I won’t even try to paraphrase the Pastor, because I would never do him justice. [I’ve looked for a video online and, believe me, Ken, if I find it I’m going to share it.] However, it was rousing enough that more than once I was on my feet applauding and shouting along with the congregation. I felt the dream.
I was so awestruck that I took no pictures or video. I became a participant, no longer a disinterested observer.
No offense, Ken, but you could use a little of that fire and brimstone in your sermons. Your sermons are pretty calming. Pastoral, if you will. There was nothing calm about Reverend Robinson and the congregation reacted appropriately.
Having said that, I have to commend you for your sentiments on the very same day. My Uncle Harry was Pops.
I’m also so very proud of the political positions you’ve taken and how you’ve been encouraging your congregation, and your facefriends, to hector their elected representatives. I also like how you don’t tell them what position to take. Despite the simple fact that you believe in God and I don’t, our politics align almost perfectly.
All told our service lasted 3.5 hours, much longer than your’s. Nyah, nyah.
Just before it ended, I quietly slipped across the street to the Charlotte Jane Memorial Park Cemetery. This is a place I have visited at least a hundred times. I’ve taken thousands of pictures of it all all hours of the day and night. At one time it was the only place that Black folk could be buried in Miami. The last time I visited the cemetery was in terrible shape. The grass had not been cut and was 3 feet high. Branches broken off by the fury of Hurricane Irma still littered the ground. After a small, quiet cry I sent out a video showing the disrepair the cemetery had fallen into.
You might call this a miracle, but I just call it good citizenship: A woman saw my video. She just happened to work in the Commissioner’s office and jumped onto the problem. She organized a crew of volunteers to get the cemetery cleaned up and now it looks as good as when I first discovered it almost a decade ago.
I never did publish your response to my last Pastoral Letter, even tho’ I promised I would Apologies. Here it is:
Marc, I read your pastoral letter on sin. But I can’t comment on the blog. can’t seem to log in the right way. Nothing unusual there. Couple of comments. I could stand to lose a few pounds also I look older than i think of myself on this side of my own eyeballs. So I guess my sin is vanity. But i think envy is the one most of us can cop to. Me for sure. It’s funny, I think I pretty much agreed with all your comments on sin. Either you’re a crappy atheist of I’m a crappy Christian–as we’re supposed to have big disagreements on sin, right? I think the traditional Christian emphasis on sin is all messed up and serves interests other than God’s or most people. It’s like Trump getting us all focused on something else so we stop paying attention to what matters. I’m guessing most of the things I might tend to feel guilty about aren’t that big a deal but the guilt distracts me from paying attention to things that are. I still eat meat knowing how much chickens and cattle suffer in the agri-business world. Why? Because I like the taste and can easily ignore their suffering. I thought you had a characteristically Jewish approach to sin which I generally trust more than the Christian approach. It’s more sensible, more human. But I’m just blathering now.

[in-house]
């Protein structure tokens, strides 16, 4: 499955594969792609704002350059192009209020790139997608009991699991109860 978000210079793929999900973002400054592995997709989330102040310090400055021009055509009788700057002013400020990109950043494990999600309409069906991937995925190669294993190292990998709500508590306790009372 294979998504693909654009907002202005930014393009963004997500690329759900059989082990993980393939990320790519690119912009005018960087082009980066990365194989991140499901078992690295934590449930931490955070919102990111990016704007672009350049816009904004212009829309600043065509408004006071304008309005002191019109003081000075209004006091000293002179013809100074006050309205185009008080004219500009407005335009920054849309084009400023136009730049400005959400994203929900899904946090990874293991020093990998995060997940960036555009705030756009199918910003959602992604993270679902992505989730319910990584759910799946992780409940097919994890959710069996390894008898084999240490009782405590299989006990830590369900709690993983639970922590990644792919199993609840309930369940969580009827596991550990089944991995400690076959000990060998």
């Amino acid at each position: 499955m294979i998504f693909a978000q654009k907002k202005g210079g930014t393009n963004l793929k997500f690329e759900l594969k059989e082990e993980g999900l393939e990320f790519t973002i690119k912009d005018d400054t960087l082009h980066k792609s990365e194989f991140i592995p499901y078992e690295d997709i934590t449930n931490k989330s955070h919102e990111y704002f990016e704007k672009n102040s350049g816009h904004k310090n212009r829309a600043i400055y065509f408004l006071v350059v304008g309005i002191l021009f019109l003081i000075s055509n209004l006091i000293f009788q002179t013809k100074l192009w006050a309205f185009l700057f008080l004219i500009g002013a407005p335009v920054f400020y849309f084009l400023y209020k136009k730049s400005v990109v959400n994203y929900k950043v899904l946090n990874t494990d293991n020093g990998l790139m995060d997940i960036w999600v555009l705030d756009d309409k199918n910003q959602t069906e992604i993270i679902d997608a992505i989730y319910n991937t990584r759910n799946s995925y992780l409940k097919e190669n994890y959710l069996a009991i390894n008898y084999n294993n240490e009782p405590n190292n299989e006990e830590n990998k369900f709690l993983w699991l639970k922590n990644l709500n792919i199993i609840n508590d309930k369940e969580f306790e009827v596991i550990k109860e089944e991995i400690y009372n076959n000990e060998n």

It’s never blathering, Ken. I’ve missed our communication. The book project has kept me from updating our Pastoral Letters. Hopefully, I’ll see you during what has become our yearly get together in 2018. Yet I know the primary season is going to be pretty hectic as I embed myself with the subject of my book. And, if the Commissioner wins the Democratic primary, I’ll be up to my ears in writing for the general in November.
However, we must catch up. The invitation is always open for you and your family to have a few days in the sun, but otherwise I might be in Motown in April. Let’s plan to hook up then.
Your childhood friend,
My Freedom of Information requests from the City of Miami are beginning to add up, not to mention all the other costs of researching systemic racism and corruption in Coconut Grove